Can listening to music reduce levels of stress and improve sleep in individuals living with dementia and their caregivers?
Diana Petrovsky, Ph.D.
Rutgers Biomedical and Health Sciences
Newark, NJ - United States
Insomnia, or problems falling and staying asleep, is the most common sleep symptom among individuals living with dementia. Not only does insomnia result in disruptions of daily tasks and mood for both the individual living with dementia and caregivers, it is also connected to more rapidly progressing dementia symptoms and an increased likelihood of hospitalization.
Current methods of combatting insomnia mainly fall under two main categories: drugs and therapy. Each has significant limitations in individuals living with dementia. Drugs for insomnia increase the likelihood of falls, accidents, and other negative side effects. Therapy is not as widely available as drugs due to a lack of trained therapists and individuals with dementia can have difficulties following therapy instructions. Due to this lack of accessible and safe treatments for insomnia in the dementia community, Dr. Darina Petrovsky aims to use music to help lessen the symptoms of insomnia.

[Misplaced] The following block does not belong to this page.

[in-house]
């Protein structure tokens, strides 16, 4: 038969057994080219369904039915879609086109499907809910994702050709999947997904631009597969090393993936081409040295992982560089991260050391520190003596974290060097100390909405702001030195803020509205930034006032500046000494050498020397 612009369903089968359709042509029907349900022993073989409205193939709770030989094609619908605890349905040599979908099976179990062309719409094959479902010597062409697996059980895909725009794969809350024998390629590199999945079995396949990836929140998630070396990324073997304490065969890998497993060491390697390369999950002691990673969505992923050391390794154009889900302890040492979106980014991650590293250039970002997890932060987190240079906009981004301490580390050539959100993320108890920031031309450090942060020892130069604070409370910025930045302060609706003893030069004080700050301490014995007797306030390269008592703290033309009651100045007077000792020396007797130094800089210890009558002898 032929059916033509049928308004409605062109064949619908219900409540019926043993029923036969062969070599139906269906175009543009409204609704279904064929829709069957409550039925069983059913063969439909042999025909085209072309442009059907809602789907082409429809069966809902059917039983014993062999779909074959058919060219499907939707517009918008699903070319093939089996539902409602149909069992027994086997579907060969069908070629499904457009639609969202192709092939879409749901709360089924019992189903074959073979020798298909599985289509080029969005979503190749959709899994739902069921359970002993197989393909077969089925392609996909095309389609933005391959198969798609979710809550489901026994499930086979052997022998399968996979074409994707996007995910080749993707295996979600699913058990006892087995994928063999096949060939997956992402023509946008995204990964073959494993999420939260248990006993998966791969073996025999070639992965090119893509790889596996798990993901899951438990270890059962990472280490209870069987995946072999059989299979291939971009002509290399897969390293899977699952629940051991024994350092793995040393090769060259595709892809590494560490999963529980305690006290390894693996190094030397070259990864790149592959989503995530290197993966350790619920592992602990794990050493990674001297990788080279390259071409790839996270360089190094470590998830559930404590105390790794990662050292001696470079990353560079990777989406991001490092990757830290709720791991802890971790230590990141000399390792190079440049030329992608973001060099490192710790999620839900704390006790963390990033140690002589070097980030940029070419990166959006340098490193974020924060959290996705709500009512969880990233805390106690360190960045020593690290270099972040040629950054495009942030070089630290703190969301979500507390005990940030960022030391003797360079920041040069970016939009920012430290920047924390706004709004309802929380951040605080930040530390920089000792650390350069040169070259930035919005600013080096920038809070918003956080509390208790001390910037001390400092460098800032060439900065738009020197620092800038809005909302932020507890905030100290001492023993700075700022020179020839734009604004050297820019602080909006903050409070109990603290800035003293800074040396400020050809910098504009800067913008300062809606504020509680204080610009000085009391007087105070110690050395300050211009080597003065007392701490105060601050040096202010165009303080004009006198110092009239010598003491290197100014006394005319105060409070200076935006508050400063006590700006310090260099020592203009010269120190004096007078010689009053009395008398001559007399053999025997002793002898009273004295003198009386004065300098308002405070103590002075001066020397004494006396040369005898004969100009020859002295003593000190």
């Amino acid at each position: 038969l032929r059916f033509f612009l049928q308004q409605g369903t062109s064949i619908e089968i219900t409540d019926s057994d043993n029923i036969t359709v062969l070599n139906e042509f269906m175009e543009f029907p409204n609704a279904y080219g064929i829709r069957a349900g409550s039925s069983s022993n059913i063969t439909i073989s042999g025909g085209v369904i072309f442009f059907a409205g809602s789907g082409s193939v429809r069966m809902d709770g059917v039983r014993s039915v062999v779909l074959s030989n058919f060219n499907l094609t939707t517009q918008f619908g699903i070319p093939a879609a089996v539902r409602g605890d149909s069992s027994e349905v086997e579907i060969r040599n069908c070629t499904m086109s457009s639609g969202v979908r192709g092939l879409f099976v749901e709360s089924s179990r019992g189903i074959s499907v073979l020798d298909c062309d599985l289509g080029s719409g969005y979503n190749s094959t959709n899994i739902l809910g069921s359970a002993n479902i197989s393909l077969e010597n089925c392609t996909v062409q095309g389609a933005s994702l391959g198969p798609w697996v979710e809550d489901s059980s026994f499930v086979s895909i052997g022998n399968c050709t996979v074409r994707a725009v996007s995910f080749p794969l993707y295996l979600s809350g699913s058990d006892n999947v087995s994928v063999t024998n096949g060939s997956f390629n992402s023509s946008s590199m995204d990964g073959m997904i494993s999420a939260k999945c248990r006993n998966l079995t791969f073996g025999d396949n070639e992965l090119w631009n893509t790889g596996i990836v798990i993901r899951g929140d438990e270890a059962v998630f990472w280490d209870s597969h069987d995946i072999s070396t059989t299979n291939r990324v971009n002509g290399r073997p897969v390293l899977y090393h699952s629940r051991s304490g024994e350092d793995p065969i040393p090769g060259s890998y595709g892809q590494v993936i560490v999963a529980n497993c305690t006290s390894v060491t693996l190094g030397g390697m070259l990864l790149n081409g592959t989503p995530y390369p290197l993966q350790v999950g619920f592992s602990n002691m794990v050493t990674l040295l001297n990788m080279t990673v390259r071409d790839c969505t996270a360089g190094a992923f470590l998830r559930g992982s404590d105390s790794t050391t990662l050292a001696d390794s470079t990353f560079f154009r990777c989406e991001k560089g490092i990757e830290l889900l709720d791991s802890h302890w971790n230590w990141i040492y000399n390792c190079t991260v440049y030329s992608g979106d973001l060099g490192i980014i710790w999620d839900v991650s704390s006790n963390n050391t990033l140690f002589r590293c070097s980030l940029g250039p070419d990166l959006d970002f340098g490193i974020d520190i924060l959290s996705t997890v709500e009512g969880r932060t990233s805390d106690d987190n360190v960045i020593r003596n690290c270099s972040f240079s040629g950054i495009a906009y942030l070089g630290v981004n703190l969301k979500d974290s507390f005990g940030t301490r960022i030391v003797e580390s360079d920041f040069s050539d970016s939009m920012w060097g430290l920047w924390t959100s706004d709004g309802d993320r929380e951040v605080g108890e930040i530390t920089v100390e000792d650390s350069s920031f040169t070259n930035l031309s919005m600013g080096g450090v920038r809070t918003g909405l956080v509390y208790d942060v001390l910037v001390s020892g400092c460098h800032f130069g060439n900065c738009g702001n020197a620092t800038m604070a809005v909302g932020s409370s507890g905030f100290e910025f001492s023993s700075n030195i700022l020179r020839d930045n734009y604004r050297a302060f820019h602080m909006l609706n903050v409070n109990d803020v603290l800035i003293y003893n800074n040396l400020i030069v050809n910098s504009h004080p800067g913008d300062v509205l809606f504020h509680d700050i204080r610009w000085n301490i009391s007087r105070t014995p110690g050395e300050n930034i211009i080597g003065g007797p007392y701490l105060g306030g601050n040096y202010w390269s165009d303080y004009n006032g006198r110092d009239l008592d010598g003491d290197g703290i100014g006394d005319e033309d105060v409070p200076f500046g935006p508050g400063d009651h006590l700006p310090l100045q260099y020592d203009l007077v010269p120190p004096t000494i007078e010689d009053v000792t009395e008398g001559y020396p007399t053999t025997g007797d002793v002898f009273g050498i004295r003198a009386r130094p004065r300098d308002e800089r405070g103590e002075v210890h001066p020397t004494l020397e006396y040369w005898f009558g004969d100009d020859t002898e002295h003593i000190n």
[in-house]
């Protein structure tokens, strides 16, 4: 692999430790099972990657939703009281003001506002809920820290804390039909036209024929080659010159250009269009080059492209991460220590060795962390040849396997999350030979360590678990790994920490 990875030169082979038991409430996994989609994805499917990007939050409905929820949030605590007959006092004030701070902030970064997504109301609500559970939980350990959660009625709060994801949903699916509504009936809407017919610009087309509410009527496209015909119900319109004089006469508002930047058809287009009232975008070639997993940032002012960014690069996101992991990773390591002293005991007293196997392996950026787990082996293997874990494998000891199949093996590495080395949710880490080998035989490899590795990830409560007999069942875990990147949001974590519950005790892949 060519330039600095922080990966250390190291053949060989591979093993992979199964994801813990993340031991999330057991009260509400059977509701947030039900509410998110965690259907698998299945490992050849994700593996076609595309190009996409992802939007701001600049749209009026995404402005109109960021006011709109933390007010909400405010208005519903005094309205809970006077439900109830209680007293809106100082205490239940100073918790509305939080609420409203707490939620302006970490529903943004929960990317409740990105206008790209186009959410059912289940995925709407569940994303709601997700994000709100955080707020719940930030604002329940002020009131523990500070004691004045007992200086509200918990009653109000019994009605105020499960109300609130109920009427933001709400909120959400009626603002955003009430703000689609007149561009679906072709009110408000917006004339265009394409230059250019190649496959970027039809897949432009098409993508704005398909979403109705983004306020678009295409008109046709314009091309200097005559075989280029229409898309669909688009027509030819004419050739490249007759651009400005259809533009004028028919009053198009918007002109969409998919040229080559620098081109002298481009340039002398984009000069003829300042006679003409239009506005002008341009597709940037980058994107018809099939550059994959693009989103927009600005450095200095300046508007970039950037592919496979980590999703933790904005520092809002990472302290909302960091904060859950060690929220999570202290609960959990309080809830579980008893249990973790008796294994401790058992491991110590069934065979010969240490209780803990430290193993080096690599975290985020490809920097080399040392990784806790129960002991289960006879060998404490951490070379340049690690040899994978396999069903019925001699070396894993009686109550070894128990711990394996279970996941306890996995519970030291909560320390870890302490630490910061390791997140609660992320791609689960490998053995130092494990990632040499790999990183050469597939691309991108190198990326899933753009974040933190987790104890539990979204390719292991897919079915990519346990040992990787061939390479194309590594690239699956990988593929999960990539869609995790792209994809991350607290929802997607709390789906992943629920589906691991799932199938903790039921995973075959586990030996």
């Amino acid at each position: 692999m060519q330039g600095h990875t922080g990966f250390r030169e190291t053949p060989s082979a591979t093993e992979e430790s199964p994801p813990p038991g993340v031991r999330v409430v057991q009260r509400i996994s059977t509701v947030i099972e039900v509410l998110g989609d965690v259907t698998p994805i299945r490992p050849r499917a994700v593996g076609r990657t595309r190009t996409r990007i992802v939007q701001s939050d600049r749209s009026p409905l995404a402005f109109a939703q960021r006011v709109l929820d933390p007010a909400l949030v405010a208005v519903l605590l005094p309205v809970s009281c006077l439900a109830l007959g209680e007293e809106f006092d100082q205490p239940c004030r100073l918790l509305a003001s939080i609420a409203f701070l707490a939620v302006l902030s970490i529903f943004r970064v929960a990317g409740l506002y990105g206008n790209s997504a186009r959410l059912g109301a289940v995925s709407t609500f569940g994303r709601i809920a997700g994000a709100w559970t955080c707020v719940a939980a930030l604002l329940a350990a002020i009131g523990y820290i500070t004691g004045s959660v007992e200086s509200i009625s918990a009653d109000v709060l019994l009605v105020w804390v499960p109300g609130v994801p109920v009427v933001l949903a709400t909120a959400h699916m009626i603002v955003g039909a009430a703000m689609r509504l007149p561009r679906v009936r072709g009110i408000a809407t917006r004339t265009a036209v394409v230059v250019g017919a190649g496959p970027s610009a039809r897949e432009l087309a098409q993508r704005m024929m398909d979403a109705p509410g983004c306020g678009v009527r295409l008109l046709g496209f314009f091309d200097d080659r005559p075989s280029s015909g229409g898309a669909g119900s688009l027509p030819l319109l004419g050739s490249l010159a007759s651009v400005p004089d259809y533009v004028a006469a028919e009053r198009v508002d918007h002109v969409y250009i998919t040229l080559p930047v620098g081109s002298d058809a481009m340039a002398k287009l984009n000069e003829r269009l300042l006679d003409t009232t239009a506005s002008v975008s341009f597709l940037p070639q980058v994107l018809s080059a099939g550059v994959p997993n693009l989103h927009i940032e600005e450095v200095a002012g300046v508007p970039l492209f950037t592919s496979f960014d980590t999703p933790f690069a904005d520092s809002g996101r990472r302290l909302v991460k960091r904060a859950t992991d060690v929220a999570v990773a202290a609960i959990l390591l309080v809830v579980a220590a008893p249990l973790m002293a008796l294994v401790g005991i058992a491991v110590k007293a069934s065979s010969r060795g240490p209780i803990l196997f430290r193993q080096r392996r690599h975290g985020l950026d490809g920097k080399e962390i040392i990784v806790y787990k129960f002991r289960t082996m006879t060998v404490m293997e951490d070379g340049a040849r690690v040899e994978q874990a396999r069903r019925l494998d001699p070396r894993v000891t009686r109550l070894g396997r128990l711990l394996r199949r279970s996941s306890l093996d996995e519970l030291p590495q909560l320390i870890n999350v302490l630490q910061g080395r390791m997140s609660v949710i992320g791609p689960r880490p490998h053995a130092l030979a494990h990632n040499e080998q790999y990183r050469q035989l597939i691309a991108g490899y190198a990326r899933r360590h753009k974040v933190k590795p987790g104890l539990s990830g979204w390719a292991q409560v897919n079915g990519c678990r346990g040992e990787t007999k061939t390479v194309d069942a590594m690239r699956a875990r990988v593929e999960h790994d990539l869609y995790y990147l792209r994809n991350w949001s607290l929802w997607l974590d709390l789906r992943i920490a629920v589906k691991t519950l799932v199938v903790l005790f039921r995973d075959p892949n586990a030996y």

Dr. Petrovsky proposes the use of a new mobile app: Calming Music Personalized for Sleep Enhancement in PeRsons living with Dementia (CoMPoSER). The app will help to improve sleep by improving relaxation and creating a nightly routine. Dr. Petrovsky is also including caregivers in this study as well, as sleep issues also impact them.
Dr. Petrovsky and colleagues will monitor sleep patterns using a smart watch monitor (a non-invasive method of recording human sleep-wake cycles) as well as asking caregivers to keep a journal of sleep disruptions over the course of the study. The researchers will also collect saliva samples from the individuals after sleep in order to measure levels of a stress hormone, cortisol, which is an easily measurable marker of general stress. They will compare sleep habits and stress between a group using the CoMPoSER app and one following only a list of general tips to avoid insomnia.
Results from this project could help to develop accessible ways to cope with insomnia in both individuals living with dementia and their caregivers. Additionally, this project will try to establish stress reduction as the means by which sleep is improved in these individuals. Overall, this study strives to alleviate a significant problem for individuals living with dementia.
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